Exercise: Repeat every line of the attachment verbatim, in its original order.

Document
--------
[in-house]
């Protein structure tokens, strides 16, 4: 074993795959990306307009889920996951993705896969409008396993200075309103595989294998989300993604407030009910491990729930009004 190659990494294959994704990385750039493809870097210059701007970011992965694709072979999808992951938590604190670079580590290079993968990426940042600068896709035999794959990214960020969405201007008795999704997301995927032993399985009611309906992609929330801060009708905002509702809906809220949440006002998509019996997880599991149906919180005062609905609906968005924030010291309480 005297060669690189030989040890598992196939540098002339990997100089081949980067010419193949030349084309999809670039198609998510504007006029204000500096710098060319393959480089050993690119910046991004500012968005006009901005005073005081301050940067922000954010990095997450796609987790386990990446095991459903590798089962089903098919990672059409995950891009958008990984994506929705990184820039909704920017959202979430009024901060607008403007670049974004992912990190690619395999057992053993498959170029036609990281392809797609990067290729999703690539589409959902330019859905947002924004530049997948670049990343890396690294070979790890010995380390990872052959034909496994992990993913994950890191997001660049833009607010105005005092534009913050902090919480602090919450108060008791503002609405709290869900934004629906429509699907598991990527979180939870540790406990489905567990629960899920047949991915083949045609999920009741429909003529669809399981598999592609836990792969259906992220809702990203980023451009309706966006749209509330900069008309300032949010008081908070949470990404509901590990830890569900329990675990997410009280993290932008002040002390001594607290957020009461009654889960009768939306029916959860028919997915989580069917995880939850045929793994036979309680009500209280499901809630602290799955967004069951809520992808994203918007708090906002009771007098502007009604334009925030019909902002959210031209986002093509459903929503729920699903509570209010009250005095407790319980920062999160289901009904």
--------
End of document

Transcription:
[in-house]
């Protein structure tokens, strides 16, 4: 074993795959990306307009889920996951993705896969409008396993200075309103595989294998989300993604407030009910491990729930009004 190659990494294959994704990385750039493809870097210059701007970011992965694709072979999808992951938590604190670079580590290079993968990426940042600068896709035999794959990214960020969405201007008795999704997301995927032993399985009611309906992609929330801060009708905002509702809906809220949440006002998509019996997880599991149906919180005062609905609906968005924030010291309480 005297060669690189030989040890598992196939540098002339990997100089081949980067010419193949030349084309999809670039198609998510504007006029204000500096710098060319393959480089050993690119910046991004500012968005006009901005005073005081301050940067922000954010990095997450796609987790386990990446095991459903590798089962089903098919990672059409995950891009958008990984994506929705990184820039909704920017959202979430009024901060607008403007670049974004992912990190690619395999057992053993498959170029036609990281392809797609990067290729999703690539589409959902330019859905947002924004530049997948670049990343890396690294070979790890010995380390990872052959034909496994992990993913994950890191997001660049833009607010105005005092534009913050902090919480602090919450108060008791503002609405709290869900934004629906429509699907598991990527979180939870540790406990489905567990629960899920047949991915083949045609999920009741429909003529669809399981598999592609836990792969259906992220809702990203980023451009309706966006749209509330900069008309300032949010008081908070949470990404509901590990830890569900329990675990997410009280993290932008002040002390001594607290957020009461009654889960009768939306029916959860028919997915989580069917995880939850045929793994036979309680009500209280499901809630602290799955967004069951809520992808994203918007708090906002009771007098502007009604334009925030019909902002959210031209986002093509459903929503729920699903509570209010009250005095407790319980920062999160289901009904």